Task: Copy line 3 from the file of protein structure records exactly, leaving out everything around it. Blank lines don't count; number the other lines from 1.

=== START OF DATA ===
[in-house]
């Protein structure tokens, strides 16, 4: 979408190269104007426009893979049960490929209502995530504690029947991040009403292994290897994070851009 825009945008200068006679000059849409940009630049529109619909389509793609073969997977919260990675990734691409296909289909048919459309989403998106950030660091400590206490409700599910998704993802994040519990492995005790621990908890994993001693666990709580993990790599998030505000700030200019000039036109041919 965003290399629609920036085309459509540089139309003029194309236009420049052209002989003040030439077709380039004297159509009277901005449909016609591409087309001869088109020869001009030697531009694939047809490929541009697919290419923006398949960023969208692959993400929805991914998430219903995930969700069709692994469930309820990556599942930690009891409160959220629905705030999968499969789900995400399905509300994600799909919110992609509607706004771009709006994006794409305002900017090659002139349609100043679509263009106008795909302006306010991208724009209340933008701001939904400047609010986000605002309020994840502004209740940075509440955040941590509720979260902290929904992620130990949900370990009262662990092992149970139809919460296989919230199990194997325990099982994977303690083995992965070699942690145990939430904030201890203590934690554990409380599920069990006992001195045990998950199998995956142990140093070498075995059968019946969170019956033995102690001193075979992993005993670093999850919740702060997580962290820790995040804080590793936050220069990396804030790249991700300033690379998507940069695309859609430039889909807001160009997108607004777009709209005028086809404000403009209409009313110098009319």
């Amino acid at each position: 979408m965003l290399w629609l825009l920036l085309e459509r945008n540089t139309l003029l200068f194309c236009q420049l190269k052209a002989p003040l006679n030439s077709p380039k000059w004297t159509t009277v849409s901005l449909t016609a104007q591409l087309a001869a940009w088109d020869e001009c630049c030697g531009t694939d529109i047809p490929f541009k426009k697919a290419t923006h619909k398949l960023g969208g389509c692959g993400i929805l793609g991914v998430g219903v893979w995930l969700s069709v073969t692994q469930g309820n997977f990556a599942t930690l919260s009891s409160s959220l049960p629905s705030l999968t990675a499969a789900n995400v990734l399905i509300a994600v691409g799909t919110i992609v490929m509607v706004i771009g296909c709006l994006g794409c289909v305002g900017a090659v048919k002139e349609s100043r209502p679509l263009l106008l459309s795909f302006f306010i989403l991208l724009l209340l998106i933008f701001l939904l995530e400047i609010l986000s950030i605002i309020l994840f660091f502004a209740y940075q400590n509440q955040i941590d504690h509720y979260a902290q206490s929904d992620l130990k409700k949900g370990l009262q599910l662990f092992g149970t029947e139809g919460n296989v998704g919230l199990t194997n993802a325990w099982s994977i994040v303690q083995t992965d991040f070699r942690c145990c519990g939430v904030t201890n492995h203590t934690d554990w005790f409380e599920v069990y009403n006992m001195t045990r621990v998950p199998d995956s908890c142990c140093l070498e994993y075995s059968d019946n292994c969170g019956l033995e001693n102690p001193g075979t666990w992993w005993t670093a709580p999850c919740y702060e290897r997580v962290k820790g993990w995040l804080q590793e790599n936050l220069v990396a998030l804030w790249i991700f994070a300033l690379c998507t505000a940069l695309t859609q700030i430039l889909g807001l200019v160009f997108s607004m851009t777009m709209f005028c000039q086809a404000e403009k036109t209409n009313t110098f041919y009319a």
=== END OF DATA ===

């Amino acid at each position: 979408m965003l290399w629609l825009l920036l085309e459509r945008n540089t139309l003029l200068f194309c236009q420049l190269k052209a002989p003040l006679n030439s077709p380039k000059w004297t159509t009277v849409s901005l449909t016609a104007q591409l087309a001869a940009w088109d020869e001009c630049c030697g531009t694939d529109i047809p490929f541009k426009k697919a290419t923006h619909k398949l960023g969208g389509c692959g993400i929805l793609g991914v998430g219903v893979w995930l969700s069709v073969t692994q469930g309820n997977f990556a599942t930690l919260s009891s409160s959220l049960p629905s705030l999968t990675a499969a789900n995400v990734l399905i509300a994600v691409g799909t919110i992609v490929m509607v706004i771009g296909c709006l994006g794409c289909v305002g900017a090659v048919k002139e349609s100043r209502p679509l263009l106008l459309s795909f302006f306010i989403l991208l724009l209340l998106i933008f701001l939904l995530e400047i609010l986000s950030i605002i309020l994840f660091f502004a209740y940075q400590n509440q955040i941590d504690h509720y979260a902290q206490s929904d992620l130990k409700k949900g370990l009262q599910l662990f092992g149970t029947e139809g919460n296989v998704g919230l199990t194997n993802a325990w099982s994977i994040v303690q083995t992965d991040f070699r942690c145990c519990g939430v904030t201890n492995h203590t934690d554990w005790f409380e599920v069990y009403n006992m001195t045990r621990v998950p199998d995956s908890c142990c140093l070498e994993y075995s059968d019946n292994c969170g019956l033995e001693n102690p001193g075979t666990w992993w005993t670093a709580p999850c919740y702060e290897r997580v962290k820790g993990w995040l804080q590793e790599n936050l220069v990396a998030l804030w790249i991700f994070a300033l690379c998507t505000a940069l695309t859609q700030i430039l889909g807001l200019v160009f997108s607004m851009t777009m709209f005028c000039q086809a404000e403009k036109t209409n009313t110098f041919y009319a």